The powers not delegated to the United States by the Constitution, nor prohibited by it to the States, are reserved to the States respectively, or to the people.
All persons born or naturalized in the United States, and subject to the jurisdiction thereof, are citizens of the United States and of the state wherein they reside. No state shall make or enforce any law which shall abridge the privileges or immunities of citizens of the United States; nor shall any state deprive any person of life, liberty, or property, without due process of law; nor deny to any person within its jurisdiction the equal protection of the laws.
Representatives shall be apportioned among the several states according to their respective numbers, counting the whole number of persons in each state, excluding Indians not taxed. But when the right to vote at any election for the choice of electors for President and Vice President of the United States, Representatives in Congress, the executive and judicial officers of a state, or the members of the legislature thereof, is denied to any of the male inhabitants of such state, being twenty-one years of age, and citizens of the United States, or in any way abridged, except for participation in rebellion, or other crime, the basis of representation therein shall be reduced in the proportion which the number of such male citizens shall bear to the whole number of male citizens twenty-one years of age in such state.
No person shall be a Senator or Representative in Congress, or elector of President and Vice President, or hold any office, civil or military, under the United States, or under any state, who, having previously taken an oath, as a member of Congress, or as an officer of the United States, or as a member of any state legislature, or as an executive or judicial officer of any state, to support the Constitution of the United States, shall have engaged in insurrection or rebellion against the same, or given aid or comfort to the enemies thereof. But Congress may by a vote of two-thirds of each House, remove such disability.
The validity of the public debt of the United States, authorized by law, including debts incurred for payment of pensions and bounties for services in suppressing insurrection or rebellion, shall not be questioned. But neither the United States nor any state shall assume or pay any debt or obligation incurred in aid of insurrection or rebellion against the United States, or any claim for the loss or emancipation of any slave; but all such debts, obligations and claims shall be held illegal and void.
The Congress shall have power to enforce, by appropriate legislation, the provisions of this article.
We hold these truths to be self-evident, that all men are created equal, that they are endowed by their Creator with certain unalienable Rights, that among these are Life, Liberty and the pursuit of Happiness.--That to secure these rights, Governments are instituted among Men, deriving their just powers from the consent of the governed.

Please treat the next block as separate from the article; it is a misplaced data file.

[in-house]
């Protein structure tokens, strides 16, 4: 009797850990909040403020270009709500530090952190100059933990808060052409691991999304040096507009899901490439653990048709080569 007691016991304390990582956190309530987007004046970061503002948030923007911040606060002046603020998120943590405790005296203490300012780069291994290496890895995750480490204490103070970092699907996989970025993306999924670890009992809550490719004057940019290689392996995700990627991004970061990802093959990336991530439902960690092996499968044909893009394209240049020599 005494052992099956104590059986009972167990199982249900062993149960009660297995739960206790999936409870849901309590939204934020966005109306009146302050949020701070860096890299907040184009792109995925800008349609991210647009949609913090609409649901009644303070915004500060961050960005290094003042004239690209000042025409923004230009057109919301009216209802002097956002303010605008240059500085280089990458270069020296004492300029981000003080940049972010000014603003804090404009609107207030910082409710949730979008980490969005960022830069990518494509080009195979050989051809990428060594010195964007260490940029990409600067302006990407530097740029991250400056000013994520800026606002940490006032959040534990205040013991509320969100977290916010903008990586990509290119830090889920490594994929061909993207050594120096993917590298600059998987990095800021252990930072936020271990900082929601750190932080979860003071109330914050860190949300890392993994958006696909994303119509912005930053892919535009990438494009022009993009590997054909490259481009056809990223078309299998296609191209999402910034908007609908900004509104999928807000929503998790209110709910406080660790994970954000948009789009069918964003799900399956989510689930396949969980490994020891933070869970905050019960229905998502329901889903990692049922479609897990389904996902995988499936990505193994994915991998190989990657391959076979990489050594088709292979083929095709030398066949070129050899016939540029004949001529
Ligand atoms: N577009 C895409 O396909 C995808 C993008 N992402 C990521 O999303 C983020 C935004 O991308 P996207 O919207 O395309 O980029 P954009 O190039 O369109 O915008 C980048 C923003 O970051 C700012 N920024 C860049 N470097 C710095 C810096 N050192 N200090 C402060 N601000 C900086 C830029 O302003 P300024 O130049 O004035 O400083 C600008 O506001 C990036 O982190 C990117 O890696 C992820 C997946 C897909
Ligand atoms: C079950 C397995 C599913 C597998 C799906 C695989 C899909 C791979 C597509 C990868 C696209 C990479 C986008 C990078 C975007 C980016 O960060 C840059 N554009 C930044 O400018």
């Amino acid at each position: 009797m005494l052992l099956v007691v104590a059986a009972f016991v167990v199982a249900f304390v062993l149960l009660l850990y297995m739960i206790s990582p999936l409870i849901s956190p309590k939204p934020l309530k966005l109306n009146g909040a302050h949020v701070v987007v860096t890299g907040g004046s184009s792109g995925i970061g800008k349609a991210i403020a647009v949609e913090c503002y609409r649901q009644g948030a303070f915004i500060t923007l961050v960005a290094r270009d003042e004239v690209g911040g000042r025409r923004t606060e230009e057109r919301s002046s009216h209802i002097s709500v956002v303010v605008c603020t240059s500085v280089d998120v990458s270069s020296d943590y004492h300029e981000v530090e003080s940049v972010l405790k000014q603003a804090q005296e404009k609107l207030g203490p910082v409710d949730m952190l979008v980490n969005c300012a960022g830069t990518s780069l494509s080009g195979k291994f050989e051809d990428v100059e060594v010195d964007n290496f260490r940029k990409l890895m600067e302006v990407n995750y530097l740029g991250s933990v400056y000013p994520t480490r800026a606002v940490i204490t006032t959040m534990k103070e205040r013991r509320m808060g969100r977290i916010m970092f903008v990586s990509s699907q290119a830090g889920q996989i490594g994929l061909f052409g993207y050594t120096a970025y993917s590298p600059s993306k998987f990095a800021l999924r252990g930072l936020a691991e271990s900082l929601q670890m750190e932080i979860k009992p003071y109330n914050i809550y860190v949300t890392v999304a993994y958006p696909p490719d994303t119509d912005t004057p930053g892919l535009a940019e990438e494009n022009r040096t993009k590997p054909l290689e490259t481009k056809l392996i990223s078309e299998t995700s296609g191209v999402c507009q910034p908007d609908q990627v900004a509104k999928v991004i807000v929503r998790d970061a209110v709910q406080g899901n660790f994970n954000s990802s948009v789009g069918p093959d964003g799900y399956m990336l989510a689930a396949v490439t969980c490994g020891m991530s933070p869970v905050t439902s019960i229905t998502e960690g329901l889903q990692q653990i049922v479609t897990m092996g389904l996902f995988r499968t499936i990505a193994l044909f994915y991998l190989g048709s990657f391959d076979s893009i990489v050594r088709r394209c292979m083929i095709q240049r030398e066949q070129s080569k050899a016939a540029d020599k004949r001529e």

The Senate confirmed President Joe Biden’s nominee by a vote of 53 to 47, with three Republicans joining all 50 Democrats in favor of confirmation. The three Republicans voting yes were Senators Susan Collins (R-ME), Lisa Murkowski (R-AK), and Mitt Romney (R-UT).
Jackson’s elevation will not change the legal philosophy of the court. She will replace Justice Stephen Breyer, who was one of the three justices still on the court who do not adhere to the concept of “originalism,” which argues that the court must largely defer to state power rather than use the due process and equal protection clauses of the Fourteenth Amendment to protect civil rights within the states. Six of the current nine justices, including the three appointed by former president Donald Trump, favor originalism.
It is likely that Justice Jackson will largely write dissents as her colleagues dismantle the legal frameworks that have shaped modern America. The ones currently on the table are the rights to abortion, marriage across racial lines, birth control, and gay marriage, but it is not only civil rights that are at risk. So are business regulation and protections for workers and consumers, and a decision last night suggests that the current Supreme Court will not defer to states when right-wing principles are at stake.
By a 5 to 4 decision, the court last night limited the power of states to stop big development projects that state officials worry will hurt the state’s environment. It did so under the so-called “shadow docket,” a system, rarely used in the past but now a key part of the court’s decision-making process, in which the court hands down decisions on an emergency basis without briefings or written decisions, so we have no idea on what grounds they are making their ruling. The American Petroleum Institute, the Interstate National Gas Association of America, and the National Hydropower Association all applauded the decision.